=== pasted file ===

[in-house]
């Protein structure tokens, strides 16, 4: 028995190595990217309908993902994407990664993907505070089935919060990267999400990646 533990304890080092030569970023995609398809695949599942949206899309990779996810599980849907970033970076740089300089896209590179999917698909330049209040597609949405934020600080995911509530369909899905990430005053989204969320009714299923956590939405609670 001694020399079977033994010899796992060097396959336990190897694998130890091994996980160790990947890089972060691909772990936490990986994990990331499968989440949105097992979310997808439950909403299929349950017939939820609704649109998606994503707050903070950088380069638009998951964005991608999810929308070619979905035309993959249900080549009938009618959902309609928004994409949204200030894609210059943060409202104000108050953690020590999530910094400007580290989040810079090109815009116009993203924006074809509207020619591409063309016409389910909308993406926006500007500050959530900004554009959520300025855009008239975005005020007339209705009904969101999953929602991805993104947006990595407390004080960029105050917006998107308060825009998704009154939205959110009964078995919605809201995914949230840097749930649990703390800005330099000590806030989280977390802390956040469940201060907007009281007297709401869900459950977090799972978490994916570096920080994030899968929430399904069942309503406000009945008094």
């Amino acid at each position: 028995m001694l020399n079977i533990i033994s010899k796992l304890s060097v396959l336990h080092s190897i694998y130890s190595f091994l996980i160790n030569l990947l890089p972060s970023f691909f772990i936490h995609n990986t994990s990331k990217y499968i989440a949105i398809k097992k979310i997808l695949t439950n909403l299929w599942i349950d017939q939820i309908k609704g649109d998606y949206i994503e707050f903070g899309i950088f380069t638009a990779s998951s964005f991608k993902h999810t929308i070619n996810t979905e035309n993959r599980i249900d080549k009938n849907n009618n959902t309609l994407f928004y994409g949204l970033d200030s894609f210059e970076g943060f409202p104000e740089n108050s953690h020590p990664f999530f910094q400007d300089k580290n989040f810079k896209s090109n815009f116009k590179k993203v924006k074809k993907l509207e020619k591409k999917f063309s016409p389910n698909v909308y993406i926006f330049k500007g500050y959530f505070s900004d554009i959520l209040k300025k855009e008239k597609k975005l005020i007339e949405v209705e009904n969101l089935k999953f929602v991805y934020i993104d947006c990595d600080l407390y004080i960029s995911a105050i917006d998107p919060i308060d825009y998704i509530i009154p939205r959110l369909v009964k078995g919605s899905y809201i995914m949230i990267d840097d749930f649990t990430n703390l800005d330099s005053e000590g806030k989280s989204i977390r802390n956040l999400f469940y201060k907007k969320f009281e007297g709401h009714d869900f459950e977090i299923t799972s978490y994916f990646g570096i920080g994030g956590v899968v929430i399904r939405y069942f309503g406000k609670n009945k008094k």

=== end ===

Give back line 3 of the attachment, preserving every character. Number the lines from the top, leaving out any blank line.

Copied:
């Amino acid at each position: 028995m001694l020399n079977i533990i033994s010899k796992l304890s060097v396959l336990h080092s190897i694998y130890s190595f091994l996980i160790n030569l990947l890089p972060s970023f691909f772990i936490h995609n990986t994990s990331k990217y499968i989440a949105i398809k097992k979310i997808l695949t439950n909403l299929w599942i349950d017939q939820i309908k609704g649109d998606y949206i994503e707050f903070g899309i950088f380069t638009a990779s998951s964005f991608k993902h999810t929308i070619n996810t979905e035309n993959r599980i249900d080549k009938n849907n009618n959902t309609l994407f928004y994409g949204l970033d200030s894609f210059e970076g943060f409202p104000e740089n108050s953690h020590p990664f999530f910094q400007d300089k580290n989040f810079k896209s090109n815009f116009k590179k993203v924006k074809k993907l509207e020619k591409k999917f063309s016409p389910n698909v909308y993406i926006f330049k500007g500050y959530f505070s900004d554009i959520l209040k300025k855009e008239k597609k975005l005020i007339e949405v209705e009904n969101l089935k999953f929602v991805y934020i993104d947006c990595d600080l407390y004080i960029s995911a105050i917006d998107p919060i308060d825009y998704i509530i009154p939205r959110l369909v009964k078995g919605s899905y809201i995914m949230i990267d840097d749930f649990t990430n703390l800005d330099s005053e000590g806030k989280s989204i977390r802390n956040l999400f469940y201060k907007k969320f009281e007297g709401h009714d869900f459950e977090i299923t799972s978490y994916f990646g570096i920080g994030g956590v899968v929430i399904r939405y069942f309503g406000k609670n009945k008094k």